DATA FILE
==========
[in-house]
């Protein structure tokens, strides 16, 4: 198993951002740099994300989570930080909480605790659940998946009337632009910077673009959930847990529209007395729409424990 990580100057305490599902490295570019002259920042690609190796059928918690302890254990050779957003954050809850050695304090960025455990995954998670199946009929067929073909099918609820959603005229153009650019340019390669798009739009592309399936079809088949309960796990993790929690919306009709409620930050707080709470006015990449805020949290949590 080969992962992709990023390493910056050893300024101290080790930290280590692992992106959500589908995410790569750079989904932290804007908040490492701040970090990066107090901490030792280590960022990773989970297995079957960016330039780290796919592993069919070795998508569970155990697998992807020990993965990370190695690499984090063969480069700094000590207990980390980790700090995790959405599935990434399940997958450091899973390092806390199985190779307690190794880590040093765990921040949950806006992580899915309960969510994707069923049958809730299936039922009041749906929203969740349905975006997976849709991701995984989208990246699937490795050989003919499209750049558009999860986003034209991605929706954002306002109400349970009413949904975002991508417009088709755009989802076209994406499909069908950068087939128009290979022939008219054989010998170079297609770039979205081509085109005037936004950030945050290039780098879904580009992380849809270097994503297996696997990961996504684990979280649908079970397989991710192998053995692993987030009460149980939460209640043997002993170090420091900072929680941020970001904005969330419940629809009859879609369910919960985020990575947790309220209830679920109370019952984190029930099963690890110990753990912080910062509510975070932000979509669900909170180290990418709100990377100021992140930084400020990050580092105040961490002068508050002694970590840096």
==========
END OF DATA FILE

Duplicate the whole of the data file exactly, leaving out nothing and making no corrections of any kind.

[in-house]
């Protein structure tokens, strides 16, 4: 198993951002740099994300989570930080909480605790659940998946009337632009910077673009959930847990529209007395729409424990 990580100057305490599902490295570019002259920042690609190796059928918690302890254990050779957003954050809850050695304090960025455990995954998670199946009929067929073909099918609820959603005229153009650019340019390669798009739009592309399936079809088949309960796990993790929690919306009709409620930050707080709470006015990449805020949290949590 080969992962992709990023390493910056050893300024101290080790930290280590692992992106959500589908995410790569750079989904932290804007908040490492701040970090990066107090901490030792280590960022990773989970297995079957960016330039780290796919592993069919070795998508569970155990697998992807020990993965990370190695690499984090063969480069700094000590207990980390980790700090995790959405599935990434399940997958450091899973390092806390199985190779307690190794880590040093765990921040949950806006992580899915309960969510994707069923049958809730299936039922009041749906929203969740349905975006997976849709991701995984989208990246699937490795050989003919499209750049558009999860986003034209991605929706954002306002109400349970009413949904975002991508417009088709755009989802076209994406499909069908950068087939128009290979022939008219054989010998170079297609770039979205081509085109005037936004950030945050290039780098879904580009992380849809270097994503297996696997990961996504684990979280649908079970397989991710192998053995692993987030009460149980939460209640043997002993170090420091900072929680941020970001904005969330419940629809009859879609369910919960985020990575947790309220209830679920109370019952984190029930099963690890110990753990912080910062509510975070932000979509669900909170180290990418709100990377100021992140930084400020990050580092105040961490002068508050002694970590840096």